Watson managed with a wooden leg (as can be seen an etching of Watson created by Robert Dighton in 1803). He eventually became a successful merchant, and it is likely that he commissioned Copley to paint this scene for him, since Watson owned the painting at the time of his death.3 Honestly, I’m quite surprised that Watson wanted a have a painting which depicted such a traumatic event in his life! If I was ever attacked by a shark, I don’t know if I would want the event immortalized in oil and canvas!

This painting holds some significance art historically, since it depicts a real-life event in the tradition of “history paintings.” Typically, history paintings (which were considered to be the most important type of painting by artistic academies) consisted of biblical or mythological scenes. Copley breaks from the traditional representations of history paintings by depicting an obscure event from recent history.4 He even elevates this obscure event by depicting it on a grand-scale: the large canvas is approximately 5′ 7″ x 7′ 6″ (182.1 cm × 229.7 cm).

If you’re interested in learning a little bit more about Watson and the Shark, check out this mini-site that is maintained by the National Gallery of Art (Washington, DC).

1 For more examples of art that was created without the artist having seen the animal beforehand, see my prior post, “The artist had never seen a [insert animal] before.”

2 Louis P. Masur, “Reading Watson and the Shark,” in The New England Quarterly 67, no. 3 (Sept. 1994): 437.

3 Ibid., 434.

4 Ibid., 436-37.

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Handel as Art Collector

George Frideric Handel (shown on right in a portrait (1726-28) attributed to Balthasar Denner) is one of my favorite Baroque composers. And it’s not only his music that I like: the more I learn about things related to Handel (such as his passion for food (so much that he withheld fine food from guests in his home), or even seemingly unrelated things, like the fact that he and Jimi Hendrix could have been next-door neighbors), the more I am intrigued by him.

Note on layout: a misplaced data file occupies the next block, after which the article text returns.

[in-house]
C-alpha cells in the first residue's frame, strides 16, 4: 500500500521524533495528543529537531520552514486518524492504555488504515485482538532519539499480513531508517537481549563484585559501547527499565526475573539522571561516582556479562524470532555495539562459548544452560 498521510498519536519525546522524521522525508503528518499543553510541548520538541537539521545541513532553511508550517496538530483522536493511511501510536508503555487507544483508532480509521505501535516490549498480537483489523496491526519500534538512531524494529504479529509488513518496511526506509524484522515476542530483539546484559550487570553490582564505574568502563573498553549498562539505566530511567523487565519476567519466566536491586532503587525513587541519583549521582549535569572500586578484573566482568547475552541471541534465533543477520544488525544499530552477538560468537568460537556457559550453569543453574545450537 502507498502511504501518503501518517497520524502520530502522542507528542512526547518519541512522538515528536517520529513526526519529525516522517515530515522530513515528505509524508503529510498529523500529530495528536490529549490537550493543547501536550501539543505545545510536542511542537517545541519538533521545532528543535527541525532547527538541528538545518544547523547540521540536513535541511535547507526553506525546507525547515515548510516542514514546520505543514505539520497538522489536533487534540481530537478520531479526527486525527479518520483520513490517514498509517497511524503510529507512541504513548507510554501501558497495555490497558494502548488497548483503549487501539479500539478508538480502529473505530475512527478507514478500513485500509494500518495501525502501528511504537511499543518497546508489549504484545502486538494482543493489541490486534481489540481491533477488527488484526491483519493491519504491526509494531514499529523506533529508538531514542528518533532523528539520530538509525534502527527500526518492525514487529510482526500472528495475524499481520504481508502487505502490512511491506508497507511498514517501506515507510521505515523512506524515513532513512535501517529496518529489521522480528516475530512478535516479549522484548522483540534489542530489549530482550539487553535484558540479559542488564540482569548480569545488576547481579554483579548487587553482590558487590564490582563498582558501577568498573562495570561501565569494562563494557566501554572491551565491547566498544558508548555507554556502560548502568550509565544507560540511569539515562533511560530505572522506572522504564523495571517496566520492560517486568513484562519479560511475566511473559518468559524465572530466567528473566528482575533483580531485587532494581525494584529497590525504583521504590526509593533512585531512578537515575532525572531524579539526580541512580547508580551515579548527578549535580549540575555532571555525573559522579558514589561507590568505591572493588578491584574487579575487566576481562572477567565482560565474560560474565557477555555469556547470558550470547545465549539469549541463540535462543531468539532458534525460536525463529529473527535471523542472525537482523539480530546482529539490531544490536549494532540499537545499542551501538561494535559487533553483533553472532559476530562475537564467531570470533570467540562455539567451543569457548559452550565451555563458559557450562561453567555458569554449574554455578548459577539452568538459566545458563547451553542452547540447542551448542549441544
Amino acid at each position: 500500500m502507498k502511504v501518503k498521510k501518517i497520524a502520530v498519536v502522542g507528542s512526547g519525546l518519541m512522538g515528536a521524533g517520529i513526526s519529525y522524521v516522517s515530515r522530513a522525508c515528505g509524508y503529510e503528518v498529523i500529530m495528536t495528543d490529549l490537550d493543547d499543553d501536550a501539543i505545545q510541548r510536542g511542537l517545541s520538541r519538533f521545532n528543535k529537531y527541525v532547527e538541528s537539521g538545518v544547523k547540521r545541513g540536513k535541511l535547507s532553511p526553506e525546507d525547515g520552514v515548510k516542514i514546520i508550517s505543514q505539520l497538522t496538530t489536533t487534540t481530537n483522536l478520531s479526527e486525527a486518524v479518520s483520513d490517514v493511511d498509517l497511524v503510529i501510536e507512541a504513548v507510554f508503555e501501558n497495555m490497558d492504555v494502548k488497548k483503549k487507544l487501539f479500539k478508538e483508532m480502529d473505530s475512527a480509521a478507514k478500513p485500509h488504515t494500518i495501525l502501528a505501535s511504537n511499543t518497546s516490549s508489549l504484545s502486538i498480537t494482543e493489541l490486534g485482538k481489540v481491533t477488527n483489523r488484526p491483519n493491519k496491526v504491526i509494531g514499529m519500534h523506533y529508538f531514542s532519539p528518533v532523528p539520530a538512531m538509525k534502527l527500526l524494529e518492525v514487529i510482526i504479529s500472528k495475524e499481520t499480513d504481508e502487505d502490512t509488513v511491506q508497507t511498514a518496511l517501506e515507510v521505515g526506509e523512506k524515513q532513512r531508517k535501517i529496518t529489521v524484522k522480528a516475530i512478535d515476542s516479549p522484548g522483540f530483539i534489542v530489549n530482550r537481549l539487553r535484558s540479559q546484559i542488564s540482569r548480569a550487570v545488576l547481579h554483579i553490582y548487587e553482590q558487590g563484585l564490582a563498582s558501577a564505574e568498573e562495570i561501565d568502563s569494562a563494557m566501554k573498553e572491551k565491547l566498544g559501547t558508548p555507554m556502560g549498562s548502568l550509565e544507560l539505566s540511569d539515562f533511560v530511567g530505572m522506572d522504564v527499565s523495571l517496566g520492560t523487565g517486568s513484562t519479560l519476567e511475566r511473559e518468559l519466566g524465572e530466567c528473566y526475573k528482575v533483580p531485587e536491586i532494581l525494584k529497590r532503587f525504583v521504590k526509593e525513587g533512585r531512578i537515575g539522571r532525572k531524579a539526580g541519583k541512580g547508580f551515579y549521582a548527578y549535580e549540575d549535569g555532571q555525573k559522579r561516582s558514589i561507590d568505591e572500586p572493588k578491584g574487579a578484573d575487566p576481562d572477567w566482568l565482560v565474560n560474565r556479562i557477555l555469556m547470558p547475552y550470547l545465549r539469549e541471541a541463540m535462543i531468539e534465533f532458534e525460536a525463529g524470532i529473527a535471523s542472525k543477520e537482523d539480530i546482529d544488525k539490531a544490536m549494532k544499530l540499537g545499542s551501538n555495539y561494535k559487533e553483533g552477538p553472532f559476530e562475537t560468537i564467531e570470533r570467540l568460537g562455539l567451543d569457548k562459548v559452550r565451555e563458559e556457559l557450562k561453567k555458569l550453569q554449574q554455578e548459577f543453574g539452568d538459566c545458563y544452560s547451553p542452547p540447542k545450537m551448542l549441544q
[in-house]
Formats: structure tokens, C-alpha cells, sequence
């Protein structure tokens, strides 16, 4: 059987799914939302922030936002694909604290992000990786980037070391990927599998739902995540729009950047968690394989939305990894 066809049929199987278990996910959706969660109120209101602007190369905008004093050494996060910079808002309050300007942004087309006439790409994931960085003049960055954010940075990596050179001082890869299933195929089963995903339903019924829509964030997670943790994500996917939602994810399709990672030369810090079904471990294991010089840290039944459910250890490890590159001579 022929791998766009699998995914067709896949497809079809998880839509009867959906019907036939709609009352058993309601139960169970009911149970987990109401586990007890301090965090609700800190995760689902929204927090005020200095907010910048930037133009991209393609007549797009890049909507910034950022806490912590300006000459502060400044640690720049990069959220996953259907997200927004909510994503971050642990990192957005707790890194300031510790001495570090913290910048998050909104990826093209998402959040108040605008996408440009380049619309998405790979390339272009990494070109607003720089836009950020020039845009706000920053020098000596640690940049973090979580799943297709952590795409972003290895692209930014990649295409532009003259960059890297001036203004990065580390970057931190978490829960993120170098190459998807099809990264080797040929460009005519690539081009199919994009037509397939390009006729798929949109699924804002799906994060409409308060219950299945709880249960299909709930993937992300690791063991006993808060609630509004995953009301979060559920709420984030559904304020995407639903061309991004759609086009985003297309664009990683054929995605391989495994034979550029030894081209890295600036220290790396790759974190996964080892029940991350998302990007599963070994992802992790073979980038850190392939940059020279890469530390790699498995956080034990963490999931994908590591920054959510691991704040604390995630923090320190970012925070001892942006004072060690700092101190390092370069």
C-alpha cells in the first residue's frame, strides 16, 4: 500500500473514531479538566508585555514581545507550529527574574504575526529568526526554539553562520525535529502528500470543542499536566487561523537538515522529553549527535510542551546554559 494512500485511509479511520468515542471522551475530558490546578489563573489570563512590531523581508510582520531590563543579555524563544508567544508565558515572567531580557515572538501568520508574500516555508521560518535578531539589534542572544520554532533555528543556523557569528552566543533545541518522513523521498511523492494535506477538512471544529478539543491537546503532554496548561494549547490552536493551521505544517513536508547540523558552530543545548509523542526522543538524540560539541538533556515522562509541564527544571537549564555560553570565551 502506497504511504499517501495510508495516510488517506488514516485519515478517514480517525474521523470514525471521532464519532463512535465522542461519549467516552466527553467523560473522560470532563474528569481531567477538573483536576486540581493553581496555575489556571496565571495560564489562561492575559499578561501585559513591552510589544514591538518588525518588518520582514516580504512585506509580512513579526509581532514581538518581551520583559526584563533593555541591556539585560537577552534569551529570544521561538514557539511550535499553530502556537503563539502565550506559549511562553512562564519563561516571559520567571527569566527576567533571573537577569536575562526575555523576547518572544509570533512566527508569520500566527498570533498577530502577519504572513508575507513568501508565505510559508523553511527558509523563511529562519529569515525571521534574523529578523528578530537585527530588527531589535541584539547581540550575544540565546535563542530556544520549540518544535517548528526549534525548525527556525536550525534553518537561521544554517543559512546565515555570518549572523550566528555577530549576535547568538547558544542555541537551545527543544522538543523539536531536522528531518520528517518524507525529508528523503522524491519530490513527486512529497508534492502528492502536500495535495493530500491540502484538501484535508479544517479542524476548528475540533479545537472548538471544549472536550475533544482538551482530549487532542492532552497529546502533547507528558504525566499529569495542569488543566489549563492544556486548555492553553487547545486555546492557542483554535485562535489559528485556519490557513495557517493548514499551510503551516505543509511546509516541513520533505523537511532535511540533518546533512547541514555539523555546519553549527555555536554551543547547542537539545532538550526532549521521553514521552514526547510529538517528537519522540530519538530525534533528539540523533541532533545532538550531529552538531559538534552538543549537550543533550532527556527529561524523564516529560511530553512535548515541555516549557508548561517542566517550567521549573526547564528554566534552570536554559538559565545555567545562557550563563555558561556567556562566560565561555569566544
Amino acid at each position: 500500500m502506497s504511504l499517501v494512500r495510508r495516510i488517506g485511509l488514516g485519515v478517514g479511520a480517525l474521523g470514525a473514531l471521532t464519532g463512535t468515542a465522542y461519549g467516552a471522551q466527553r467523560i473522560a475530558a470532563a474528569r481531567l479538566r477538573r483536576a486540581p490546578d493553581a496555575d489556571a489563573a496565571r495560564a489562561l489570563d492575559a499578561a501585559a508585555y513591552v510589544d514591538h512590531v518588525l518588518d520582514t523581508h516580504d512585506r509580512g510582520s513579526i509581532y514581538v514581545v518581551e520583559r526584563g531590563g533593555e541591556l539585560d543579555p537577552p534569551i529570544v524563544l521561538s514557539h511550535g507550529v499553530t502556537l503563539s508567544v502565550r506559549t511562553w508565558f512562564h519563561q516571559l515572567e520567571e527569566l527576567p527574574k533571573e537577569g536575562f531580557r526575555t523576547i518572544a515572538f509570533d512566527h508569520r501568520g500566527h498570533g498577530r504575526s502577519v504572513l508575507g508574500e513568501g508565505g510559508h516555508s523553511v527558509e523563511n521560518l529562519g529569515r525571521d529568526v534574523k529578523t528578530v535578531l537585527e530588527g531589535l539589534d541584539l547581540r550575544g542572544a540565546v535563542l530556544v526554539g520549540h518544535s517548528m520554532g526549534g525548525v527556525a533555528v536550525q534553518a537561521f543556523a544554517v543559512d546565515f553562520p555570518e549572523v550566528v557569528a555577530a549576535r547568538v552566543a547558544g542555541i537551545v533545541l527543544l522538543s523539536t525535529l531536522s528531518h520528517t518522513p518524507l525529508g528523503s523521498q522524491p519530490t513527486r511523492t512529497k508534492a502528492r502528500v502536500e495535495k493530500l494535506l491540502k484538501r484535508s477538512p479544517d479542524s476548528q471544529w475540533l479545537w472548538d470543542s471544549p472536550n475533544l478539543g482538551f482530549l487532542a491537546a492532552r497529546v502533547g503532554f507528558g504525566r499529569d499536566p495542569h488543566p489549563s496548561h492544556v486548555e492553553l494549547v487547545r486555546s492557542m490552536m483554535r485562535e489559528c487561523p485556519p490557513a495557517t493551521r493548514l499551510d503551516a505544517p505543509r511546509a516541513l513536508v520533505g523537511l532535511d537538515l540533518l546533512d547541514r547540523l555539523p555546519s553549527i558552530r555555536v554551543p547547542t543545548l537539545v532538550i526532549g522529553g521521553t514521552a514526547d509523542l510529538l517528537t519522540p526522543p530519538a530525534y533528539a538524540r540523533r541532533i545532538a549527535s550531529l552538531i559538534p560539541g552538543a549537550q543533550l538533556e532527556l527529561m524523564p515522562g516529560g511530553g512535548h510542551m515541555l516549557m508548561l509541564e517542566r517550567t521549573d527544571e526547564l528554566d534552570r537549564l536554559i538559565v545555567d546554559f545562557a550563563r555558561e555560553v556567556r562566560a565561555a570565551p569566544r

Hence, I became helplessly distracted this afternoon when JSTOR’s unreliable search engine brought up Thomas McGeary’s article “Handel as Art Collector: Art, Connoisseurship and Taste in Hanoverian Britain” (when I had typed in keywords to search for medieval illustrations of French queens).

It was interesting to learn that Handel was a prolific art collector.  He was recorded to have “taken great pleasure in contemplating the works of art” in his collection.1 I really enjoyed learning about the nature of his collection, too. Despite the fact that Victorians praised Handel for his biblical oratorios, the composer had few biblical works of visual art.2 Instead, Handel was drawn to more landscapes, Dutch/Flemish paintings, French classical painters (e.g. Poussin), and a handful of Italian artists. Handel didn’t care too much for portraits of individuals (which is unusual, since portraiture was so popular in England at the time), and it appears that he even gave away all portraits of himself. He did, however, have two pictures of heads by Balthasar Denner, one of which may have resembled Denner’s Portrait of an Old Woman (before 1721, shown above left).

It also is apparent that Handel bought works of art simply because he liked them; he doesn’t give one the impression of a hard-nosed collector who is interested in owning works by all major artists and schools, nor was he interested in collecting works by the Old Masters. He also didn’t follow the contemporary craze to purchase works by William Hogarth, even though Handel might have known Hogarth personally. Instead, Handel did “his own thing” when it came to art collecting, which (I think) indicates an aspect of his personality that translates into his musical compositions: instead of closely following musical trends, Handel created his own musical style (which I think is instantly recognizable). He wrote music that appealed to him, just as he collected art which he found appealing.

Thomas McGeary, “Handel as Art Collector: Art, Connoisseurship and Taste in Hanoverian Britain,” Early Music 34, no. 7 (2009): 533. 

2 McGeary lists the few biblical works that Handel owned: Hagar and the angel, the finding of Moses, prints of rest on the flight into Egypt, a Guido Reni altar-piece and possible a pair of biblical prints.  McGeary suggests that the lack of biblical scenes could be due to a Protestant fear of idolatry. It is interesting to see McGeary’s comparisons of Handel’s collection with other collections, which have large numbers of biblical scenes (approximately 27-33% of the collections mentioned). See Ibid., 533-576.

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This blog focuses on making Western art history accessible and interesting to all types of audiences: art historians, students, and anyone else who is curious about art. Alberti’s Window is maintained by Monica Bowen, an art historian and professor.